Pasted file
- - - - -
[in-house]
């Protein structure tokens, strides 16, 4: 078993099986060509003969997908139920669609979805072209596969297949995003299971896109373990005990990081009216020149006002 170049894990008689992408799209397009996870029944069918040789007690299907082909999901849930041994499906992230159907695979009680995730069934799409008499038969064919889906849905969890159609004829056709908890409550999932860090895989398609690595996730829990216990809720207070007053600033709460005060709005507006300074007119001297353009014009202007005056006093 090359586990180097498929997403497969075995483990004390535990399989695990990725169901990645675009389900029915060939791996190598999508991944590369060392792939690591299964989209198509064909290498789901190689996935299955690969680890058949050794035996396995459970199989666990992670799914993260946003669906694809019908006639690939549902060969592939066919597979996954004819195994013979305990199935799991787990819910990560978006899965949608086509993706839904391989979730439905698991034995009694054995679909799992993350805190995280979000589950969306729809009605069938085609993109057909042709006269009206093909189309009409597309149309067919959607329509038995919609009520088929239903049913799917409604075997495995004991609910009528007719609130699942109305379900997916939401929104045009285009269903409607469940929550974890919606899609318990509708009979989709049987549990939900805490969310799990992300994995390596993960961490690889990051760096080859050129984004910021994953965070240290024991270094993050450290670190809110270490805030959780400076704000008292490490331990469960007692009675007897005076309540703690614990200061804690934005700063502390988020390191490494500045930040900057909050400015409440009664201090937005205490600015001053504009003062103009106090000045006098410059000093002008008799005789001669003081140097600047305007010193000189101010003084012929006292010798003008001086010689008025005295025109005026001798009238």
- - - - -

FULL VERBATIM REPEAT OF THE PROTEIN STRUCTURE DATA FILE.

[in-house]
């Protein structure tokens, strides 16, 4: 078993099986060509003969997908139920669609979805072209596969297949995003299971896109373990005990990081009216020149006002 170049894990008689992408799209397009996870029944069918040789007690299907082909999901849930041994499906992230159907695979009680995730069934799409008499038969064919889906849905969890159609004829056709908890409550999932860090895989398609690595996730829990216990809720207070007053600033709460005060709005507006300074007119001297353009014009202007005056006093 090359586990180097498929997403497969075995483990004390535990399989695990990725169901990645675009389900029915060939791996190598999508991944590369060392792939690591299964989209198509064909290498789901190689996935299955690969680890058949050794035996396995459970199989666990992670799914993260946003669906694809019908006639690939549902060969592939066919597979996954004819195994013979305990199935799991787990819910990560978006899965949608086509993706839904391989979730439905698991034995009694054995679909799992993350805190995280979000589950969306729809009605069938085609993109057909042709006269009206093909189309009409597309149309067919959607329509038995919609009520088929239903049913799917409604075997495995004991609910009528007719609130699942109305379900997916939401929104045009285009269903409607469940929550974890919606899609318990509708009979989709049987549990939900805490969310799990992300994995390596993960961490690889990051760096080859050129984004910021994953965070240290024991270094993050450290670190809110270490805030959780400076704000008292490490331990469960007692009675007897005076309540703690614990200061804690934005700063502390988020390191490494500045930040900057909050400015409440009664201090937005205490600015001053504009003062103009106090000045006098410059000093002008008799005789001669003081140097600047305007010193000189101010003084012929006292010798003008001086010689008025005295025109005026001798009238």